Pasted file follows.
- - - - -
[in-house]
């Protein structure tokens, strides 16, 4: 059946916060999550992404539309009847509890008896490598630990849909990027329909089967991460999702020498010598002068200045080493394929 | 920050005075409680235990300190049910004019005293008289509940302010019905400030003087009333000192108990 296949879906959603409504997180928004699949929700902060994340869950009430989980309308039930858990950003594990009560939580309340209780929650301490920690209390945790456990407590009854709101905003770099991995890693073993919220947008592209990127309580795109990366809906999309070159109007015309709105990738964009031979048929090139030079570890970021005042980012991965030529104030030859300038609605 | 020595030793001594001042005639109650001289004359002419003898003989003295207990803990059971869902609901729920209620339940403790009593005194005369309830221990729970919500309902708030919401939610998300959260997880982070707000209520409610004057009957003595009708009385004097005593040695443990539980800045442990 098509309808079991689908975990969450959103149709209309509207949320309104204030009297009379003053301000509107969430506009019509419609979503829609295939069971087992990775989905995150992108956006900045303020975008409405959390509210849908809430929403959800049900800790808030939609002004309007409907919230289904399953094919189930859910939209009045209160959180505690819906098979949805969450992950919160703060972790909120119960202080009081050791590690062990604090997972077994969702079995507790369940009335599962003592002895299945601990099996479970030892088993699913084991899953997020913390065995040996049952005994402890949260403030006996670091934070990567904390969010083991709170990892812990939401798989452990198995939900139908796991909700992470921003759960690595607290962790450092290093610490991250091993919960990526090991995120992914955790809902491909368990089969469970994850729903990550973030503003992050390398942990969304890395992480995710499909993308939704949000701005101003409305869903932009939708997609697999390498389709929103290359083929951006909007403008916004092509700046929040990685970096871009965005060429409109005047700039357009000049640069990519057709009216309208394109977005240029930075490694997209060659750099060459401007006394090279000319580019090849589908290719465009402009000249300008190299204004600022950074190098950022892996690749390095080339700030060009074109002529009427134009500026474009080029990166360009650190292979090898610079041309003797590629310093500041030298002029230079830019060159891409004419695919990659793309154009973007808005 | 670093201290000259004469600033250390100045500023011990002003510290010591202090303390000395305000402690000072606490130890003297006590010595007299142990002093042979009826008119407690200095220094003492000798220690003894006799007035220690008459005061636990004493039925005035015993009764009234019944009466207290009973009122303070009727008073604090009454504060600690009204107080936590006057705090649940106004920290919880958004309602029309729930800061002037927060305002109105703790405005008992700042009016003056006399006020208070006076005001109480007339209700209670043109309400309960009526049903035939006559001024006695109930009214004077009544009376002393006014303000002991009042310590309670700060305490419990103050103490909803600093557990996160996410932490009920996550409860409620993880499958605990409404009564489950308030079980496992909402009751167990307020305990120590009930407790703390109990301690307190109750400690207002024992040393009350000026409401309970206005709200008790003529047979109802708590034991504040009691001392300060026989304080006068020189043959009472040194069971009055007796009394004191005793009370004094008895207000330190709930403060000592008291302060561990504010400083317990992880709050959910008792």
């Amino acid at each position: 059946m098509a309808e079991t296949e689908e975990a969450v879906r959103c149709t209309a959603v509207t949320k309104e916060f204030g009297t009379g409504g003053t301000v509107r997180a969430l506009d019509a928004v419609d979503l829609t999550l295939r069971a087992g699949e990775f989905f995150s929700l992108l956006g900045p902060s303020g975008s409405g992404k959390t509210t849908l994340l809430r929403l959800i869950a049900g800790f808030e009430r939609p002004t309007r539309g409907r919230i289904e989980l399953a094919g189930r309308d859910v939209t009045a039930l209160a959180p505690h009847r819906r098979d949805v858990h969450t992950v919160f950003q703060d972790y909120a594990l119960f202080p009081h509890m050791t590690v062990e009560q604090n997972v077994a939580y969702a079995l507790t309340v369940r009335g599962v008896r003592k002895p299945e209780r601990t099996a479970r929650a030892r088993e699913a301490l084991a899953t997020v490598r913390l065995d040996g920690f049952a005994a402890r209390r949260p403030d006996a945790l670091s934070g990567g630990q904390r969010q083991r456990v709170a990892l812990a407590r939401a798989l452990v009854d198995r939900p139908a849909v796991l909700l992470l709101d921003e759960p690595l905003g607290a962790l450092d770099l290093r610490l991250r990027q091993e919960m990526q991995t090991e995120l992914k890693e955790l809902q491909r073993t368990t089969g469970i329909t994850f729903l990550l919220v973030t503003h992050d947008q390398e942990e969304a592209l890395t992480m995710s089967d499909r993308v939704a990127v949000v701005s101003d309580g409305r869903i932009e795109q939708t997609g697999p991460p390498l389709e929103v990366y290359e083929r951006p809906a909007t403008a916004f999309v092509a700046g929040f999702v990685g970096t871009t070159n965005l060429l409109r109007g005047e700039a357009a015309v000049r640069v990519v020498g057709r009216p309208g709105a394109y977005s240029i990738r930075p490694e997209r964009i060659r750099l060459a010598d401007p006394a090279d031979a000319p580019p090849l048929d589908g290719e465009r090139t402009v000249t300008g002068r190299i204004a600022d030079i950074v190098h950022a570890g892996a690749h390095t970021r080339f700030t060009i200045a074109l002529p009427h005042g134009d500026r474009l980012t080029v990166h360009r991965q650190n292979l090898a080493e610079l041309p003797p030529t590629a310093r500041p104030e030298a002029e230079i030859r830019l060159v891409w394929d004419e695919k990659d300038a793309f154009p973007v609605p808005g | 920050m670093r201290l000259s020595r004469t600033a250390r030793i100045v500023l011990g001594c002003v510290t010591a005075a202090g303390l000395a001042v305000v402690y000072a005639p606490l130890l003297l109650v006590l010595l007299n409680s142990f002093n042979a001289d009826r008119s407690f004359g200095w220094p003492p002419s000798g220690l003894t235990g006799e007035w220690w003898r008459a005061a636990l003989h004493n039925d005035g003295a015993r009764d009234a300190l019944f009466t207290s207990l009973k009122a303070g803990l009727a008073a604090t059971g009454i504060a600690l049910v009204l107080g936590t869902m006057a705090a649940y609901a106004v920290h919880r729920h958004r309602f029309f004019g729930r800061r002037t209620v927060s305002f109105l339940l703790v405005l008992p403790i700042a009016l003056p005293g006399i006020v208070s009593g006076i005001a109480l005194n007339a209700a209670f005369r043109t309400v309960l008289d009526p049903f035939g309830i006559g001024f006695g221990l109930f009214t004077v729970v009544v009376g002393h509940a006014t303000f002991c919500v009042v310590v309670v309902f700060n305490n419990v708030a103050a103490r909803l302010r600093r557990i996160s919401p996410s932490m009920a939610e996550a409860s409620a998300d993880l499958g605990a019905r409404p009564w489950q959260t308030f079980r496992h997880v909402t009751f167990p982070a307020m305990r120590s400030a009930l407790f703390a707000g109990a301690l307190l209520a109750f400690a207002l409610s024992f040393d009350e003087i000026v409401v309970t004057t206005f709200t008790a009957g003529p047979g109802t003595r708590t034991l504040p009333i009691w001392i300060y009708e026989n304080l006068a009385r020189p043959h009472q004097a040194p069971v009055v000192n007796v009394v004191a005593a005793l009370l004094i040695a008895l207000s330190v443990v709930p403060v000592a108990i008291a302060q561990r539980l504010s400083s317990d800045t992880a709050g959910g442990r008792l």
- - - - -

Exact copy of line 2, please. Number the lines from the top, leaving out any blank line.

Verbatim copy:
């Protein structure tokens, strides 16, 4: 059946916060999550992404539309009847509890008896490598630990849909990027329909089967991460999702020498010598002068200045080493394929 | 920050005075409680235990300190049910004019005293008289509940302010019905400030003087009333000192108990 296949879906959603409504997180928004699949929700902060994340869950009430989980309308039930858990950003594990009560939580309340209780929650301490920690209390945790456990407590009854709101905003770099991995890693073993919220947008592209990127309580795109990366809906999309070159109007015309709105990738964009031979048929090139030079570890970021005042980012991965030529104030030859300038609605 | 020595030793001594001042005639109650001289004359002419003898003989003295207990803990059971869902609901729920209620339940403790009593005194005369309830221990729970919500309902708030919401939610998300959260997880982070707000209520409610004057009957003595009708009385004097005593040695443990539980800045442990 098509309808079991689908975990969450959103149709209309509207949320309104204030009297009379003053301000509107969430506009019509419609979503829609295939069971087992990775989905995150992108956006900045303020975008409405959390509210849908809430929403959800049900800790808030939609002004309007409907919230289904399953094919189930859910939209009045209160959180505690819906098979949805969450992950919160703060972790909120119960202080009081050791590690062990604090997972077994969702079995507790369940009335599962003592002895299945601990099996479970030892088993699913084991899953997020913390065995040996049952005994402890949260403030006996670091934070990567904390969010083991709170990892812990939401798989452990198995939900139908796991909700992470921003759960690595607290962790450092290093610490991250091993919960990526090991995120992914955790809902491909368990089969469970994850729903990550973030503003992050390398942990969304890395992480995710499909993308939704949000701005101003409305869903932009939708997609697999390498389709929103290359083929951006909007403008916004092509700046929040990685970096871009965005060429409109005047700039357009000049640069990519057709009216309208394109977005240029930075490694997209060659750099060459401007006394090279000319580019090849589908290719465009402009000249300008190299204004600022950074190098950022892996690749390095080339700030060009074109002529009427134009500026474009080029990166360009650190292979090898610079041309003797590629310093500041030298002029230079830019060159891409004419695919990659793309154009973007808005 | 670093201290000259004469600033250390100045500023011990002003510290010591202090303390000395305000402690000072606490130890003297006590010595007299142990002093042979009826008119407690200095220094003492000798220690003894006799007035220690008459005061636990004493039925005035015993009764009234019944009466207290009973009122303070009727008073604090009454504060600690009204107080936590006057705090649940106004920290919880958004309602029309729930800061002037927060305002109105703790405005008992700042009016003056006399006020208070006076005001109480007339209700209670043109309400309960009526049903035939006559001024006695109930009214004077009544009376002393006014303000002991009042310590309670700060305490419990103050103490909803600093557990996160996410932490009920996550409860409620993880499958605990409404009564489950308030079980496992909402009751167990307020305990120590009930407790703390109990301690307190109750400690207002024992040393009350000026409401309970206005709200008790003529047979109802708590034991504040009691001392300060026989304080006068020189043959009472040194069971009055007796009394004191005793009370004094008895207000330190709930403060000592008291302060561990504010400083317990992880709050959910008792």